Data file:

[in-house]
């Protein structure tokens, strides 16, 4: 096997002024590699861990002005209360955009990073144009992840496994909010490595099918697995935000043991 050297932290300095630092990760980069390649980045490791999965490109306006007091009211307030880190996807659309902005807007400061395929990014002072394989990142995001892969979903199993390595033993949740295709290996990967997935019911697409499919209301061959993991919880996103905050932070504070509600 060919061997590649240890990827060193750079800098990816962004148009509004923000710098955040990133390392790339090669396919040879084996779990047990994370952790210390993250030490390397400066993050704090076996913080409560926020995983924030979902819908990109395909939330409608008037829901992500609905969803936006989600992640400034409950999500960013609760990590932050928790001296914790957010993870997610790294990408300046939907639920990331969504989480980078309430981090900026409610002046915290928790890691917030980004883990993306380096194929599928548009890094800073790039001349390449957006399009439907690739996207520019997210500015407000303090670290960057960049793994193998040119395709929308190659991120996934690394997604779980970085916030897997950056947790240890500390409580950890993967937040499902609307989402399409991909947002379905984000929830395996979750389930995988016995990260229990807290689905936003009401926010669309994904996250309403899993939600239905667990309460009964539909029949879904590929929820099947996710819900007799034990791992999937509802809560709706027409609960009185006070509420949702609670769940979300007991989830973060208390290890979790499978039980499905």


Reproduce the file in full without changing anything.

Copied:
[in-house]
């Protein structure tokens, strides 16, 4: 096997002024590699861990002005209360955009990073144009992840496994909010490595099918697995935000043991 050297932290300095630092990760980069390649980045490791999965490109306006007091009211307030880190996807659309902005807007400061395929990014002072394989990142995001892969979903199993390595033993949740295709290996990967997935019911697409499919209301061959993991919880996103905050932070504070509600 060919061997590649240890990827060193750079800098990816962004148009509004923000710098955040990133390392790339090669396919040879084996779990047990994370952790210390993250030490390397400066993050704090076996913080409560926020995983924030979902819908990109395909939330409608008037829901992500609905969803936006989600992640400034409950999500960013609760990590932050928790001296914790957010993870997610790294990408300046939907639920990331969504989480980078309430981090900026409610002046915290928790890691917030980004883990993306380096194929599928548009890094800073790039001349390449957006399009439907690739996207520019997210500015407000303090670290960057960049793994193998040119395709929308190659991120996934690394997604779980970085916030897997950056947790240890500390409580950890993967937040499902609307989402399409991909947002379905984000929830395996979750389930995988016995990260229990807290689905936003009401926010669309994904996250309403899993939600239905667990309460009964539909029949879904590929929820099947996710819900007799034990791992999937509802809560709706027409609960009185006070509420949702609670769940979300007991989830973060208390290890979790499978039980499905």